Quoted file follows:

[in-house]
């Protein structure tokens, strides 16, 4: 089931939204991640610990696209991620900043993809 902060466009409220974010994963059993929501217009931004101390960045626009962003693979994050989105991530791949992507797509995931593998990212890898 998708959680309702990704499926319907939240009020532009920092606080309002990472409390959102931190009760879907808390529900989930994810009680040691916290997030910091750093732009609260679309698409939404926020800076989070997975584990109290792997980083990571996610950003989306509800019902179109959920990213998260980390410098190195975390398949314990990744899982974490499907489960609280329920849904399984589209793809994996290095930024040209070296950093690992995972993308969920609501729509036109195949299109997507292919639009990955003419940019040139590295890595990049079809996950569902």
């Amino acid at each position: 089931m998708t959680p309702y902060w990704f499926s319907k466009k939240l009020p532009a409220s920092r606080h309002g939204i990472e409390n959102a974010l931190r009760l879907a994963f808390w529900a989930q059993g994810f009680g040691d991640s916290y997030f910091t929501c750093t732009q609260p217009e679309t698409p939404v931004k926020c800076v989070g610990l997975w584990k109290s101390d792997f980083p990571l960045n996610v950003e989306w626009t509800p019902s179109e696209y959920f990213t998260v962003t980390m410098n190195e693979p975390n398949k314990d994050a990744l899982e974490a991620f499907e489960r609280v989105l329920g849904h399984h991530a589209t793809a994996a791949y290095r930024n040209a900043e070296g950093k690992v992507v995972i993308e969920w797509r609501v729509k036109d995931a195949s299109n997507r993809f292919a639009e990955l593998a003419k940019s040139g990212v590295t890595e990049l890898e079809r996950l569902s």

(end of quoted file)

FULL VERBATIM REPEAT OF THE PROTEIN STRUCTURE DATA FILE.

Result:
[in-house]
């Protein structure tokens, strides 16, 4: 089931939204991640610990696209991620900043993809 902060466009409220974010994963059993929501217009931004101390960045626009962003693979994050989105991530791949992507797509995931593998990212890898 998708959680309702990704499926319907939240009020532009920092606080309002990472409390959102931190009760879907808390529900989930994810009680040691916290997030910091750093732009609260679309698409939404926020800076989070997975584990109290792997980083990571996610950003989306509800019902179109959920990213998260980390410098190195975390398949314990990744899982974490499907489960609280329920849904399984589209793809994996290095930024040209070296950093690992995972993308969920609501729509036109195949299109997507292919639009990955003419940019040139590295890595990049079809996950569902």
């Amino acid at each position: 089931m998708t959680p309702y902060w990704f499926s319907k466009k939240l009020p532009a409220s920092r606080h309002g939204i990472e409390n959102a974010l931190r009760l879907a994963f808390w529900a989930q059993g994810f009680g040691d991640s916290y997030f910091t929501c750093t732009q609260p217009e679309t698409p939404v931004k926020c800076v989070g610990l997975w584990k109290s101390d792997f980083p990571l960045n996610v950003e989306w626009t509800p019902s179109e696209y959920f990213t998260v962003t980390m410098n190195e693979p975390n398949k314990d994050a990744l899982e974490a991620f499907e489960r609280v989105l329920g849904h399984h991530a589209t793809a994996a791949y290095r930024n040209a900043e070296g950093k690992v992507v995972i993308e969920w797509r609501v729509k036109d995931a195949s299109n997507r993809f292919a639009e990955l593998a003419k940019s040139g990212v590295t890595e990049l890898e079809r996950l569902s």